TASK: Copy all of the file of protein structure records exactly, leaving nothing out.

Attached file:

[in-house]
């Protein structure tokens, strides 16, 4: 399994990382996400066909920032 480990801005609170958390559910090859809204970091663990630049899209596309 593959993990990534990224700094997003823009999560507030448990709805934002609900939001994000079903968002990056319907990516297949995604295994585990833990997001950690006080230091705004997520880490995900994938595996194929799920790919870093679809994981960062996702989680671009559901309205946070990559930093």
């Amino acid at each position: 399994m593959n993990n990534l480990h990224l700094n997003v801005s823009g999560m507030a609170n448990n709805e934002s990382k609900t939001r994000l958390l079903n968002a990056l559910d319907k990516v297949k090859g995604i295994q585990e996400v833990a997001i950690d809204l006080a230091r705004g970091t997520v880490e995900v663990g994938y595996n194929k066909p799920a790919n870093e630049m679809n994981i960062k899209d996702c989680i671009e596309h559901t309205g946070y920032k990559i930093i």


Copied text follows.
[in-house]
């Protein structure tokens, strides 16, 4: 399994990382996400066909920032 480990801005609170958390559910090859809204970091663990630049899209596309 593959993990990534990224700094997003823009999560507030448990709805934002609900939001994000079903968002990056319907990516297949995604295994585990833990997001950690006080230091705004997520880490995900994938595996194929799920790919870093679809994981960062996702989680671009559901309205946070990559930093």
């Amino acid at each position: 399994m593959n993990n990534l480990h990224l700094n997003v801005s823009g999560m507030a609170n448990n709805e934002s990382k609900t939001r994000l958390l079903n968002a990056l559910d319907k990516v297949k090859g995604i295994q585990e996400v833990a997001i950690d809204l006080a230091r705004g970091t997520v880490e995900v663990g994938y595996n194929k066909p799920a790919n870093e630049m679809n994981i960062k899209d996702c989680i671009e596309h559901t309205g946070y920032k990559i930093i």